Sweden Joins Finland in Plan to Join NATO; Blinken Sees ‘Strong Consensus’ to Admit Both

By Patrick Goodenough | May 16, 2022 | 4:25am EDT
Swedish Prime Minister Magdalena Andersson briefs the press after Sunday’s meeting of her Social Democrat party board. (Photo by Fredrik Persson/TT news agency/AFP via Getty Images)
Swedish Prime Minister Magdalena Andersson briefs the press after Sunday’s meeting of her Social Democrat party board. (Photo by Fredrik Persson/TT news agency/AFP via Getty Images)

(CNSNews.com) – In yet another consequence of Russia’s invasion of Ukraine, Sweden’s ruling party agreed Sunday to shed a long-cherished policy of military non-alignment in favor of applying to join NATO, and Secretary of State Antony Blinken expressed optimism that the alliance would welcome both Sweden and Finland.

“There is very strong consensus for bringing Finland and Sweden into the alliance if they choose to formally apply,” Blinken told reporters in Berlin after discussions with NATO counterparts. 

Finland the same day confirmed its decision to apply for membership, and a final decision is expected shortly from Stockholm, now that the governing Social Democrats have decided in favor. Major opposition parties are also supportive, so parliamentary backing is largely assured.

“Our 200 year-long standing policy of military nonalignment has served Sweden well,” Prime Minister and Social Democrat leader Magdalena Andersson told reporters after the party’s board made the decision. “But the issue at hand is whether military nonalignment will keep serving us well.”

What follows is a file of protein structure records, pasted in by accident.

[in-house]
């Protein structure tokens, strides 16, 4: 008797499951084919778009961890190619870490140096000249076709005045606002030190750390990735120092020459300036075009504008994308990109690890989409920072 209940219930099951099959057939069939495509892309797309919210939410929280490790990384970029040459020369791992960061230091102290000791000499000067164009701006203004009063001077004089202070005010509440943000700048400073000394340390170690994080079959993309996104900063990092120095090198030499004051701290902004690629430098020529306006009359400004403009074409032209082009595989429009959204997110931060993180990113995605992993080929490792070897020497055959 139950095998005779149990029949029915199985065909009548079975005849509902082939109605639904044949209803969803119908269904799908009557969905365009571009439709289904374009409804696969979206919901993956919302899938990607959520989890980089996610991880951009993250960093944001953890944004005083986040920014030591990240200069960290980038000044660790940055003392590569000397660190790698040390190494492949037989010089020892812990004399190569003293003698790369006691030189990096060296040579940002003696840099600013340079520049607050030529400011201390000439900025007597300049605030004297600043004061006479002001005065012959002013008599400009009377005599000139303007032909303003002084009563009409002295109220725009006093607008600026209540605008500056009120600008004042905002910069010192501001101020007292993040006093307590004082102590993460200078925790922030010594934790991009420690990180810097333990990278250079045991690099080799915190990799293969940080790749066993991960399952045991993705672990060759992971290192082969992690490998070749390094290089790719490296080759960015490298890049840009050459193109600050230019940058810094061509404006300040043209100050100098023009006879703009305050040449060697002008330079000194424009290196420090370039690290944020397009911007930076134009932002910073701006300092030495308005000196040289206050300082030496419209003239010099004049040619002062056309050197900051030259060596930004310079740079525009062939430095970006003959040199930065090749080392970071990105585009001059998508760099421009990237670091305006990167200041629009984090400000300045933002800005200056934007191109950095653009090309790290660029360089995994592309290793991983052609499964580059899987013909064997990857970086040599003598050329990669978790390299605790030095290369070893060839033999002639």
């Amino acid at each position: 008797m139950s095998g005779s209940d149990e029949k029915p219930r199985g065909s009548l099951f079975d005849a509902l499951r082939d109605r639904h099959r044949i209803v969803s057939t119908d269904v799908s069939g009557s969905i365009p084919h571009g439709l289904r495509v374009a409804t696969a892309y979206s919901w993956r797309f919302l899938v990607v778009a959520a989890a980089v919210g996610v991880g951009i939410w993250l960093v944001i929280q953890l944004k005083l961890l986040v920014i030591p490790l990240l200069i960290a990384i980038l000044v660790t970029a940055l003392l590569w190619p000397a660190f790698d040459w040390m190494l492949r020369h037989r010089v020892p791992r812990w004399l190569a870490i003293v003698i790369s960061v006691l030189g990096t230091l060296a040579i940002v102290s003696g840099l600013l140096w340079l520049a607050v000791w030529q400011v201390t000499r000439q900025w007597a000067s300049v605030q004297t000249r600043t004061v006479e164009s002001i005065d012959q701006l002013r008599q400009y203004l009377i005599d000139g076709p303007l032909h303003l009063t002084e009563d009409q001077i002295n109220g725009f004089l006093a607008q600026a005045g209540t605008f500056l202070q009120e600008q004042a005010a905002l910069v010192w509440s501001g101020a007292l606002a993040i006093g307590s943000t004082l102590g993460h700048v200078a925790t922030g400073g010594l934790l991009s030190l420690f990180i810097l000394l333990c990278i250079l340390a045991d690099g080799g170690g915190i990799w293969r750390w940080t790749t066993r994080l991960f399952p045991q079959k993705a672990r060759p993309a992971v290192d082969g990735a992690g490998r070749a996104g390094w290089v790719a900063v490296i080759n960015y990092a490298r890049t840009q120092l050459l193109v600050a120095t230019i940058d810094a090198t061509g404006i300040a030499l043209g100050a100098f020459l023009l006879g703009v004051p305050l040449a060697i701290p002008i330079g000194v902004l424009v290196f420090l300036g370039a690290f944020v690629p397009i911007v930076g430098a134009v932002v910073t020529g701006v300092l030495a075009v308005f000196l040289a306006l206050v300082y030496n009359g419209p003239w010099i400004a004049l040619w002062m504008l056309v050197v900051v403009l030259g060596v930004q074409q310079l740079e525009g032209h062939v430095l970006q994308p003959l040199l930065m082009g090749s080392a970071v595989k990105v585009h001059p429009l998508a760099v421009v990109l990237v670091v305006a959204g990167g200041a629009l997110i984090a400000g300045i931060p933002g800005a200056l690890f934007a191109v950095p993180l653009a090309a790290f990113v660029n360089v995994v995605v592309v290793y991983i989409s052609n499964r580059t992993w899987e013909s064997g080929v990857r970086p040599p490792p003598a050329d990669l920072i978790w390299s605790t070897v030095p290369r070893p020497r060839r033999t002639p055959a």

“And Russia’s unprovoked invasion of Ukraine is not only illegal and indefensible, it also undermines the European security order that Sweden builds its security on,” she said.

Asked about possible retaliation from Russia, Andersson acknowledged Sweden could be vulnerable during the interim period between applying to join NATO and accession, but added that that is a situation Sweden already faces.

She said Russia could target Sweden with cyber or “hybrid” attacks, but “that’s up to Russia and President Putin.”

Andersson also indicated that the center-left Social Democrats, Sweden’s oldest political party, will retain its traditional anti-nuclear posture.

“It is the case that nuclear deterrence is part of the NATO doctrine – we can’t ignore that. But at the same time NATO membership does not prevent Sweden from being an active voice for nuclear disarmament and against nuclear weapons.”

(NATO’s official position is that it will remain a nuclear alliance “as long as there are nuclear weapons in the world, but will do so at the lowest possible level consistent with our deterrence and defence obligations, with an appropriate mix of nuclear and conventional forces.”)

Meanwhile Blinken played down concerns that Turkey would block the applications by the neighboring Nordic nations – something any of the 30 current NATO allies could do as membership decisions require consensus.